I joined a presentation of Thomas Kohlborn in the course of the BPM Seminar Series who presented his research on the identification and the resulting quality of Service Bundles. Thomas Kohlborn is a PhD Candidate within the Information Systems Discipline at Queensland University of Technology, Brisbane, Australia. He currently works within the Smart Services CRC in the project “Business Service Management” focusing on Service Portfolio Management. As part of his PhD studies, he collaborates with Queensland Government to develop an improved approach to identify citizen-centric service bundles for the State Government Portal.

Abstract: E-government is seen as a promising approach for governments to improve their service towards citizens and become more cost-efficient in service delivery. This is often combined with one-stop government, which is a citizen-oriented approach stressing integrated provision of services from multiple departments via a single access point, often implemented as a one-stop government portal. The portal on the front-end presents government services together in bundles that are not necessarily aligned with the government structure. The main benefit of such service bundles is that they group services together, which are related to specific needs or customer segments and typically would be consumed together or at least, by being presented together as a group, fulfill an important information function with regard to the offered portfolio of services that are related to that specific need. The presentation will describe our current work with Queensland Government and discuss current challenges and ideas for future advancement. In particular, based on the utilization of attributes to identify services, the presentation will primarily focus on our current approach to evaluate the goodness of the identified bundles.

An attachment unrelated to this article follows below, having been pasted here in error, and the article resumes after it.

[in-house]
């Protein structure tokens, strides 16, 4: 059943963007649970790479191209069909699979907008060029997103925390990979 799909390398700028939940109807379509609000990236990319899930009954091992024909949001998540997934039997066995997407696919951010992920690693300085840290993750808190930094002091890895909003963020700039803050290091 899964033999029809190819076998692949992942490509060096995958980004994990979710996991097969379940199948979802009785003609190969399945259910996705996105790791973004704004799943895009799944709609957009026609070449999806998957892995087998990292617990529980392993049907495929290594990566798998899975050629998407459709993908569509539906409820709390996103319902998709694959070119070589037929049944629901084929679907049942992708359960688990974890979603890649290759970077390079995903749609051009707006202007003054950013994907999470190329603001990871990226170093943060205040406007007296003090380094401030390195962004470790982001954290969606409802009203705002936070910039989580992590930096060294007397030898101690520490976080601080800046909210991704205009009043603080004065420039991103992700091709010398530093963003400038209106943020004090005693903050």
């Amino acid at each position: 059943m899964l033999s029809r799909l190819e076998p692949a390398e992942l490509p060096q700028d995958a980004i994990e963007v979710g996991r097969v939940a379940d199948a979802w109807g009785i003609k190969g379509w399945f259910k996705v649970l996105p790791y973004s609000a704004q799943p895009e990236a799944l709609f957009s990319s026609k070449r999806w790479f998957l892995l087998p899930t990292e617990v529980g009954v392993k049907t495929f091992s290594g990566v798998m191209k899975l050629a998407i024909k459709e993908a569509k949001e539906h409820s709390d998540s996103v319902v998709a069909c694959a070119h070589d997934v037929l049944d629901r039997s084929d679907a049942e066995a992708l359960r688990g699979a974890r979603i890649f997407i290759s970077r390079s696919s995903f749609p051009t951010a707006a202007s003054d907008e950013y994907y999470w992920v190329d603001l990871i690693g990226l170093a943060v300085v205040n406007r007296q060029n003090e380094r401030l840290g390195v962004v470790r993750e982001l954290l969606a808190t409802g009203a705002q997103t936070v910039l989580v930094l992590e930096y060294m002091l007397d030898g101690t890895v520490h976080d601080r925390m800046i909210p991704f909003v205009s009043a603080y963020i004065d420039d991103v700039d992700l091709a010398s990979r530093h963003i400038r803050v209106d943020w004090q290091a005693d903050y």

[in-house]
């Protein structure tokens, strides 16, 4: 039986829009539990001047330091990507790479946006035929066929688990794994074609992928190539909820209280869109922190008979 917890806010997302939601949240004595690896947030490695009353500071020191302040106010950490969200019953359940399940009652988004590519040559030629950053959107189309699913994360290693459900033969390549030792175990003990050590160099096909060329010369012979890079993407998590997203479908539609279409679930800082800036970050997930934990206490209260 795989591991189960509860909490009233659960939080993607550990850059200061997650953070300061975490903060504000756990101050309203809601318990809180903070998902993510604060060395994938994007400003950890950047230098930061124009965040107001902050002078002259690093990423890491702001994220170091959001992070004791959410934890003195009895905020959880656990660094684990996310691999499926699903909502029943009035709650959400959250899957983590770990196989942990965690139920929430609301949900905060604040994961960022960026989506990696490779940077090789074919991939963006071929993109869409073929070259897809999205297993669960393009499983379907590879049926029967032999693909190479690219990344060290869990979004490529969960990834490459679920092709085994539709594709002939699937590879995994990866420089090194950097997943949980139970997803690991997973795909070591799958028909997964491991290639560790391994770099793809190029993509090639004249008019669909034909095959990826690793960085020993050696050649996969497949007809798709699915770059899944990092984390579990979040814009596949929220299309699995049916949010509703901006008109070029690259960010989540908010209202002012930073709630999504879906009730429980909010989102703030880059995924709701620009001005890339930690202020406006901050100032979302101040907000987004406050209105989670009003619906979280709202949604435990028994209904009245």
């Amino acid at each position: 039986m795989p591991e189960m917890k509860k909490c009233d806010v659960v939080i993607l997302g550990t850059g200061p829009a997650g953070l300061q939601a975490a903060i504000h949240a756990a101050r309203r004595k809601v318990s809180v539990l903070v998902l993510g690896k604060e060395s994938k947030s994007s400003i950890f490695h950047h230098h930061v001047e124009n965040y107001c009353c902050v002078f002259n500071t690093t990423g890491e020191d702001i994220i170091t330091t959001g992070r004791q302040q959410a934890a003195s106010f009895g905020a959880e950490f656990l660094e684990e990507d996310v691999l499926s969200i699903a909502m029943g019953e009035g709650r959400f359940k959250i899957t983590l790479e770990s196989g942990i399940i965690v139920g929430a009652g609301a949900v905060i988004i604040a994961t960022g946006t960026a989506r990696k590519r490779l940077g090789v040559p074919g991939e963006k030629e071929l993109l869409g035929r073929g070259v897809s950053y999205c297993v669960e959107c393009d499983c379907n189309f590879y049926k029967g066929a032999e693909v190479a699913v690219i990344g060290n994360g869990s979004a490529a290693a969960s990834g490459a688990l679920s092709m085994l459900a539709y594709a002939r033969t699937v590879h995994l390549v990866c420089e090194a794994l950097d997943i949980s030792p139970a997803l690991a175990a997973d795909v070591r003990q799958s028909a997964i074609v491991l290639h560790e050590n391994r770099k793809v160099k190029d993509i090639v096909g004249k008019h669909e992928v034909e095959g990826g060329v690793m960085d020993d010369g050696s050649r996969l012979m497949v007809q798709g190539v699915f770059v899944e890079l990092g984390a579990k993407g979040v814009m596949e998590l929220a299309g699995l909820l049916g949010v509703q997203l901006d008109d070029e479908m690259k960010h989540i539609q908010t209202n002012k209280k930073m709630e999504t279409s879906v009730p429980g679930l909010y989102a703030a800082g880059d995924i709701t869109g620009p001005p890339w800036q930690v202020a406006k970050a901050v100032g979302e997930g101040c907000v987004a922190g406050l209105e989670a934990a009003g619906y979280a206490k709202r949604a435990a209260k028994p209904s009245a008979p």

Researchreport: